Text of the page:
Here are some of the mushrooms types that appeared in my central Florida yard in the very wet, sultry July and August of 2015. All photographs are taken of the individuals found in the yard although many of these were collected for closer examination and photographing. To find many such gems in your yard may require hands-and-knees on the ground and kicking aside leaves and twigs that you’ve allowed to accumulate.
Lentinus crinitus, a saprotroph, usually growing on dead wood but may also appear on lawns in which case the fungal mycelium usually is associated with buried wood. The texture of the Lentinus mushrooms (more formerly, the basidiomata) is dry, similar to leather or cardboard, and the mushrooms persist for a couple or more months. The cap is covered with dense bristle-like scales and the gills are decurrent, i.e., their attachment extends somewhat down the stipe.
Pleurotus ostreatus, the common oyster mushroom, is named based on appearance rather than flavor although it is quite edible. This specimen, smaller than many of the species, appeared on a dead oak branch long on the ground. The mushrooms are soft, pure white and rather short-lived. It is about 6 cm along the long axis. Following are photographs of another oyster mushroom that appeared on a upright still living red maple limb in September. The width of this specimen was 16 cm wide. It appeared a few inches from where another of the species appeared in 2013.
Collybia sp- the species of this abundant mushroom is uncertain but they appear repeatedly in the same area beneath a live oak tree in lawn well enriched by oak leaf and twig litter. The number of individuals was too high to count but was well into the hundreds. Despite the red-brown cap and stipe, the spores are white to cream-colored. This species is somewhat unusual in having hair-like extensions at the base of the stipe and occurs in other seasons as well.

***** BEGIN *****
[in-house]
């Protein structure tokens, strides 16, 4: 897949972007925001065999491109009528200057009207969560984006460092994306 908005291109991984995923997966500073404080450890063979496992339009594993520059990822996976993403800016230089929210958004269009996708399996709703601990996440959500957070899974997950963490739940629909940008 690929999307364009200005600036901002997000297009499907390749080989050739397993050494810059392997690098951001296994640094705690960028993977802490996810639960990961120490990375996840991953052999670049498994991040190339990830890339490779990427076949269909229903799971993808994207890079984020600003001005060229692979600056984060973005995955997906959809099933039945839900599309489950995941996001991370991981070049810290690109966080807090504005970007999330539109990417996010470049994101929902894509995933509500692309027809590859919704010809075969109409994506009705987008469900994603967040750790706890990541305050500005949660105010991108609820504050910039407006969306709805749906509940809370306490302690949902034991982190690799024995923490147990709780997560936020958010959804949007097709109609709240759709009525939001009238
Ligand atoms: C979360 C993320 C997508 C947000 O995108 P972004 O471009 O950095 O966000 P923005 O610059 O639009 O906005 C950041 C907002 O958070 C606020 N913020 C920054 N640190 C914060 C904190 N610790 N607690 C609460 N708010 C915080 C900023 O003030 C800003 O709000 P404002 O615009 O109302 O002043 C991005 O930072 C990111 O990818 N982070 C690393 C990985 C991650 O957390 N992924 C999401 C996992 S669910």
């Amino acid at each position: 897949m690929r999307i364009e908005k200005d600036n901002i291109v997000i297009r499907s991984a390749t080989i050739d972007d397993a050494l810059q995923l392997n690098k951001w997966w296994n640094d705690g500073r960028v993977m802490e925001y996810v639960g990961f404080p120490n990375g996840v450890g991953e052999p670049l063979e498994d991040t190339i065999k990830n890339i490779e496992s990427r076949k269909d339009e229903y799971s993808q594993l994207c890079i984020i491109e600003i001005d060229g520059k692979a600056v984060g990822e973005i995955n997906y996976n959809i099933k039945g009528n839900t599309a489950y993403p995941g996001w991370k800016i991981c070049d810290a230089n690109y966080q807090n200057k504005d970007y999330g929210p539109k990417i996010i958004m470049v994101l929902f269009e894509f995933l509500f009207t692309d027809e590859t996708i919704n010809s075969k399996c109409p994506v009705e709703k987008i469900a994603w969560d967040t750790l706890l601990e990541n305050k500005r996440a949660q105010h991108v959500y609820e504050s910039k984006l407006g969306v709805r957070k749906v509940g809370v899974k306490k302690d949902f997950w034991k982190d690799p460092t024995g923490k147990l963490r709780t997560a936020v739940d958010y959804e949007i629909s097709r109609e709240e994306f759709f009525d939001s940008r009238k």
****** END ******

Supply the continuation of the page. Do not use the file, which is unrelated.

Leucocoprinus– a short-lived species with a conspicuous veil-remnant adhering to the stipe and a fragile cap topped by a central, peaked umbo. Unlike all the other species discussed here, this Leucocoprinus was found in a plant pot.
Amanita sp.- one of the many white (and hard to identify) Amanitas (death-angels) with a conspicuous annulus on the stipe and, in this species, tannish gills. Functionally speaking, the Amanita genus consists of fungi that are mycorrhizal, rather than saprotrophic, i.e., they provide vascular plants with essential mineral nutrients by transfer from the fungal mycelia that penetrate the roots.
Agaricus pocillator? Agaricus is a large genus of gilled mushrooms that often but not always have a large mid-stipe annulus and dark, often chocolate brown-colored gills. The mushroom body is soft, and relatively short-lived. Initially gills may be pinkish, tan or even white but darken with maturity.
Lepiota sp. This diminutive mushroom belongs to a group of small forest Lepiotas that are deadly poisonous and collectively distributed throughout much of the United States. Many of the Lepiotas are known as the parasol mushrooms. Lepiota, like Agaricus, is a large genus (i.e., includes many species) that is commonest in warm temperate climates and is saprotrophic in nutrition.
Geastrum- included are two species that appeared a few feet apart in a shaded area of the yard where there was relatively little grass or leaf accumulation. The genus is closely related to the puffballs (Lycoperdon) but the spore case in the earth-star has two layers, the outer of which splits into rays which assist in exposing the spore case aperture and the spores within to rain drops. Note in the larger species (probably G. saccatum,) the presence of a beaked and fringed aperture through which the dark brown spores escape, while in the small species, a simple opening in the spore case is found.
The last photograph is of a mushroom still unidentified but striking enough to warrant inclusion based on appearance alone. It may be another member of Collybia.